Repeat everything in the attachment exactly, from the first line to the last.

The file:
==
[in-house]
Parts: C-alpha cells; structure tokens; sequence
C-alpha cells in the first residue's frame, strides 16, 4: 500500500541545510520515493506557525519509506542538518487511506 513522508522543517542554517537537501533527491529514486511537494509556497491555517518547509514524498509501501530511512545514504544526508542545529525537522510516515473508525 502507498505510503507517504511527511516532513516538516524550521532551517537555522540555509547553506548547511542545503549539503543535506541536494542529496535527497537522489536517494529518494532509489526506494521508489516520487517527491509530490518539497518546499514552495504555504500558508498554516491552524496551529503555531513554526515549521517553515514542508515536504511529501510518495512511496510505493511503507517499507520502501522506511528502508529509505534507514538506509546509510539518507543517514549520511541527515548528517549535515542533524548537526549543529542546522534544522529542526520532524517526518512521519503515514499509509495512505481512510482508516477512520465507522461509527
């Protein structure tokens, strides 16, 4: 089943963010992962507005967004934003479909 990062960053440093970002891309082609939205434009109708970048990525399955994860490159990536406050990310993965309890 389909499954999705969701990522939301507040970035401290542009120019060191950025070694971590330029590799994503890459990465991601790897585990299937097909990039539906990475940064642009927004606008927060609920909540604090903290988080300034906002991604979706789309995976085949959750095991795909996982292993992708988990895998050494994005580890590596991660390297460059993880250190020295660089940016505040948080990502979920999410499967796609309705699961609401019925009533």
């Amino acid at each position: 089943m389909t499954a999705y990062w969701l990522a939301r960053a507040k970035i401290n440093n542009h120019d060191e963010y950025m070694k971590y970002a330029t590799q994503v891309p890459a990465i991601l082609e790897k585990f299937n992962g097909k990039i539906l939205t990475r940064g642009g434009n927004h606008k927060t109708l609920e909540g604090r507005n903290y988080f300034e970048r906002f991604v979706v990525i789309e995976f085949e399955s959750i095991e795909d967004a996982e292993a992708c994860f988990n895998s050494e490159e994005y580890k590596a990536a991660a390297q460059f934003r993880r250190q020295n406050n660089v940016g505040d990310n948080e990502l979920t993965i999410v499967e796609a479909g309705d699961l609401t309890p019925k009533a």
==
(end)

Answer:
[in-house]
Parts: C-alpha cells; structure tokens; sequence
C-alpha cells in the first residue's frame, strides 16, 4: 500500500541545510520515493506557525519509506542538518487511506 513522508522543517542554517537537501533527491529514486511537494509556497491555517518547509514524498509501501530511512545514504544526508542545529525537522510516515473508525 502507498505510503507517504511527511516532513516538516524550521532551517537555522540555509547553506548547511542545503549539503543535506541536494542529496535527497537522489536517494529518494532509489526506494521508489516520487517527491509530490518539497518546499514552495504555504500558508498554516491552524496551529503555531513554526515549521517553515514542508515536504511529501510518495512511496510505493511503507517499507520502501522506511528502508529509505534507514538506509546509510539518507543517514549520511541527515548528517549535515542533524548537526549543529542546522534544522529542526520532524517526518512521519503515514499509509495512505481512510482508516477512520465507522461509527
């Protein structure tokens, strides 16, 4: 089943963010992962507005967004934003479909 990062960053440093970002891309082609939205434009109708970048990525399955994860490159990536406050990310993965309890 389909499954999705969701990522939301507040970035401290542009120019060191950025070694971590330029590799994503890459990465991601790897585990299937097909990039539906990475940064642009927004606008927060609920909540604090903290988080300034906002991604979706789309995976085949959750095991795909996982292993992708988990895998050494994005580890590596991660390297460059993880250190020295660089940016505040948080990502979920999410499967796609309705699961609401019925009533």
């Amino acid at each position: 089943m389909t499954a999705y990062w969701l990522a939301r960053a507040k970035i401290n440093n542009h120019d060191e963010y950025m070694k971590y970002a330029t590799q994503v891309p890459a990465i991601l082609e790897k585990f299937n992962g097909k990039i539906l939205t990475r940064g642009g434009n927004h606008k927060t109708l609920e909540g604090r507005n903290y988080f300034e970048r906002f991604v979706v990525i789309e995976f085949e399955s959750i095991e795909d967004a996982e292993a992708c994860f988990n895998s050494e490159e994005y580890k590596a990536a991660a390297q460059f934003r993880r250190q020295n406050n660089v940016g505040d990310n948080e990502l979920t993965i999410v499967e796609a479909g309705d699961l609401t309890p019925k009533a």